Winner of the Crime Writers’ Association Gold Dagger Award
Syria, 1970. Michael Howell has kept his family’s Middle Eastern business enterprises going through a decade of takeovers, war, and revolution, thanks in part to his office manager, Teresa, who is also his mistress. One late night at the office, they discover men working overtime—producing unauthorized bombs for the Palestine Action Force. Worse, this guerrilla terrorist group is not deterred by their discovery—rather, they will enlist Howell and Teresa’s unwilling help in carrying out their plan.
About the Author
Eric Ambler was born in London in 1909. Before turning to writing full-time, he worked at an engineering firm, and wrote copy for an advertising agency. His first novel was published in 1936. During the course of his career, Ambler was awarded two Gold Daggers, a Silver Dagger, and a Diamond Dagger from the Crime Writers Association of Great Britain, named a Grand Master by the Mystery Writers Association of America, and made an Officer of the Order of the British Empire by Queen Elizabeth II. In addition to his novels, Ambler wrote a number of screenplays, including A Night to Remember and The Cruel Sea, which won him an Oscar nomination. Eric Ambler died in 1998.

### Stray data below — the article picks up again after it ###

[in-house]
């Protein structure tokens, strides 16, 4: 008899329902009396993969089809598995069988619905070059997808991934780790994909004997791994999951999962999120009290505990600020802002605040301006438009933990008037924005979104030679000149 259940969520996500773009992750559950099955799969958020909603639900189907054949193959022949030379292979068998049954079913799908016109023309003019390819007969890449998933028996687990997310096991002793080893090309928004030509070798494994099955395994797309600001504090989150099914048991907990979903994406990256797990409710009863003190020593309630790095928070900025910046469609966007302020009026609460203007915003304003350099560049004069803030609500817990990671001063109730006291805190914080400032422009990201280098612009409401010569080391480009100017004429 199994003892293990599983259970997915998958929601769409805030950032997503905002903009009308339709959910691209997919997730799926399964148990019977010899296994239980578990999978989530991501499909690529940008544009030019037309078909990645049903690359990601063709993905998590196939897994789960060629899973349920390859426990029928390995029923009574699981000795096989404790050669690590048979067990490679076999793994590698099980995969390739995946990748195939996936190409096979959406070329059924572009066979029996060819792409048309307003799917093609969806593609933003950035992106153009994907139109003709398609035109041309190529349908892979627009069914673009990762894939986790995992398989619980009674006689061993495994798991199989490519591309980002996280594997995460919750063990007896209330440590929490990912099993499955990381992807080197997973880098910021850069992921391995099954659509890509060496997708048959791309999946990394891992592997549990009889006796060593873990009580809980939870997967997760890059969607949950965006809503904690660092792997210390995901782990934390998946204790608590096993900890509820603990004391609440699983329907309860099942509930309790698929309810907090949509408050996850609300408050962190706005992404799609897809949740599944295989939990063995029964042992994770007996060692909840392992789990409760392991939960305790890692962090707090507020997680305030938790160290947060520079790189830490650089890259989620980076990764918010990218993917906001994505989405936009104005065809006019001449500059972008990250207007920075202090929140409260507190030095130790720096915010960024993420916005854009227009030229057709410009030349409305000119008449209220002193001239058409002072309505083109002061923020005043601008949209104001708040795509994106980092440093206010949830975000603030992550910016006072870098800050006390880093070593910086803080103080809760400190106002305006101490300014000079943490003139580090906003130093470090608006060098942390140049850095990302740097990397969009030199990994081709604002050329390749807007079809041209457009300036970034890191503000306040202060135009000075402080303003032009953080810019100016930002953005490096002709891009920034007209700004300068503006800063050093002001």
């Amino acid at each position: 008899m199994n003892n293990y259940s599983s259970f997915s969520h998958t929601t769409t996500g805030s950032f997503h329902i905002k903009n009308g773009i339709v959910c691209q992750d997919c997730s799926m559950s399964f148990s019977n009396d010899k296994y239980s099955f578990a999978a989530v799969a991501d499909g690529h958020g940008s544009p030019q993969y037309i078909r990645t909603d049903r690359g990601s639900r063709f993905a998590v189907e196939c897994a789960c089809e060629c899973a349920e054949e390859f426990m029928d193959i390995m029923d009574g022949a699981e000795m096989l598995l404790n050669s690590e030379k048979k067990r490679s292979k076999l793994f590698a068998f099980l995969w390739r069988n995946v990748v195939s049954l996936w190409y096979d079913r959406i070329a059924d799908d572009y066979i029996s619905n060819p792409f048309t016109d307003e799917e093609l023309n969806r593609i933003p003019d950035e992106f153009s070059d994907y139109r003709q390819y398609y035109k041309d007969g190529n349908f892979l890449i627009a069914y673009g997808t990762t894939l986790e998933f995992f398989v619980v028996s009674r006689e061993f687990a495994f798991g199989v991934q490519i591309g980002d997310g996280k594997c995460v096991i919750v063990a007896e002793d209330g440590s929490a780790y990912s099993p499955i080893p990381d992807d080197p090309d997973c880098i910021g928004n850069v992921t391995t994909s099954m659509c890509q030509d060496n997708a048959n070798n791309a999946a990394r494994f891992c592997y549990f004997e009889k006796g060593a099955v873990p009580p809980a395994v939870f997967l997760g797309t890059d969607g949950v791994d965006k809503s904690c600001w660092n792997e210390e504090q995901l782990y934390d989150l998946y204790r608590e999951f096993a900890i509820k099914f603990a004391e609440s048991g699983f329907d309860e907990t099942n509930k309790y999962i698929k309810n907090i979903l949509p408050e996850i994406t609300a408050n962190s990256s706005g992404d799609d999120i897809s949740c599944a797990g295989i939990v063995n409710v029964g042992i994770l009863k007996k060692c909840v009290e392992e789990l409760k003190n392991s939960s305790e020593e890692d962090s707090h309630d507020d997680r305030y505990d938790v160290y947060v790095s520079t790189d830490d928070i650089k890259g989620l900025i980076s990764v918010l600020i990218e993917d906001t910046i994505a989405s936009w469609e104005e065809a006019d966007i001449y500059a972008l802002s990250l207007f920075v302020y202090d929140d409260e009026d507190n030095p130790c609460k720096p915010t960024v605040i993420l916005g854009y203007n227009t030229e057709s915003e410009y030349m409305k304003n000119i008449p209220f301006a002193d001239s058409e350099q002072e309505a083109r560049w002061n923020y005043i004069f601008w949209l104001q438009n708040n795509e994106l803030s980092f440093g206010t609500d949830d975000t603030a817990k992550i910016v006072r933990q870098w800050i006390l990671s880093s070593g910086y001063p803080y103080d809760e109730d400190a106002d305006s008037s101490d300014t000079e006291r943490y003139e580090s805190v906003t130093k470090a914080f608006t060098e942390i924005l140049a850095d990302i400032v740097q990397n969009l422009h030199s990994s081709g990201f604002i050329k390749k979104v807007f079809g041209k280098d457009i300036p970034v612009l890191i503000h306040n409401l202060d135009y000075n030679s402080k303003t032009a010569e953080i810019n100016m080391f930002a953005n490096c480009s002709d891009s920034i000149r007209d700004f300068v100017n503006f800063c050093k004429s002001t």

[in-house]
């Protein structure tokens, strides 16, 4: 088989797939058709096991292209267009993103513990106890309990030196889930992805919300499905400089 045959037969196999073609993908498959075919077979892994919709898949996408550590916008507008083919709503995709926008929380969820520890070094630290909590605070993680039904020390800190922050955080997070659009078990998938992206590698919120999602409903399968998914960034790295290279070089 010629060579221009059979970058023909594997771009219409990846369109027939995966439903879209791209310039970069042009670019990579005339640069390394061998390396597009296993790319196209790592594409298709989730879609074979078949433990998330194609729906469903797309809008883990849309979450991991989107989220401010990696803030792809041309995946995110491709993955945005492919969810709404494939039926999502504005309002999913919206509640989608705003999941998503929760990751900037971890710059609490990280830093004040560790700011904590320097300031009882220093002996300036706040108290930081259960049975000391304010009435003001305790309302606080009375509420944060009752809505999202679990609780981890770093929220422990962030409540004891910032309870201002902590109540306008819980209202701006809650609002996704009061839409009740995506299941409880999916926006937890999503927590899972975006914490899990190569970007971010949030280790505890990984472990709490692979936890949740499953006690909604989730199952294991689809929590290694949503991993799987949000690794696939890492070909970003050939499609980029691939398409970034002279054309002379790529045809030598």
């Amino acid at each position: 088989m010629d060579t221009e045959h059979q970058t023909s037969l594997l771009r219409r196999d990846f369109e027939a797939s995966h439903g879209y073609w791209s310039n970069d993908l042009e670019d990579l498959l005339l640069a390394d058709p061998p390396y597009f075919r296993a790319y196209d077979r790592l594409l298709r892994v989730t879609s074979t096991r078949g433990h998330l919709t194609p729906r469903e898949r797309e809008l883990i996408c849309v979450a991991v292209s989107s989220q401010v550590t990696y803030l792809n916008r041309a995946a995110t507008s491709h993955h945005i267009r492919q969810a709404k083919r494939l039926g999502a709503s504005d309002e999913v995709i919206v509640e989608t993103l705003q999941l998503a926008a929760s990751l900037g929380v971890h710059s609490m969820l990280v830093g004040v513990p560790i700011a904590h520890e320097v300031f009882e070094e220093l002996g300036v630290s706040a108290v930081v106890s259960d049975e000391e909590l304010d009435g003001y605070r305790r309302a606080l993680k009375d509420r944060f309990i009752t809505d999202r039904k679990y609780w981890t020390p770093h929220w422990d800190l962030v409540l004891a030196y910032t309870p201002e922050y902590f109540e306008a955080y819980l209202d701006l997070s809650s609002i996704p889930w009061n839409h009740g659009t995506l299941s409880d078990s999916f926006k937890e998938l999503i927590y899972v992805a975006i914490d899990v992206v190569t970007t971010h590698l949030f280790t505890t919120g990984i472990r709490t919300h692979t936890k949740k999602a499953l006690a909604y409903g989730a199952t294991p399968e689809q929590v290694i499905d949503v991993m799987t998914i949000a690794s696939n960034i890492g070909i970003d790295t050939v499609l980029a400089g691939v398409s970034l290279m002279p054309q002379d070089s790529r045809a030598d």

“A classic.”—Alan Furst, The Wall Street Journal
“[A] complex exploration of power, responsibility, and identity in the modern high-tech world. . . . [Ambler’s works are] political novels of a high order.” —The Washington Post “A rarity . . . a thriller which compels belief.” —The Guardian (London)
“The best book he has written since the war. . . . It’s got everything the reader can possibly want . . . beautifully done.” —The Observer (London)
“Ambler is, quite simply, the best.” —The New Yorker
“Although the Old Master of Intrigue had been writing for more than 35 years when [The Levanter was] first published, he most certainly had not lost his touch.”—The New York Times Book Review
“The foremost thriller writer of our time.” —Time
“Brilliant. . . . To see [this] ordinary man thrust into an extraordinarily difficult situation and rising to the challenge is one of the most snugly satisfying scenes in fiction.” —The New York Times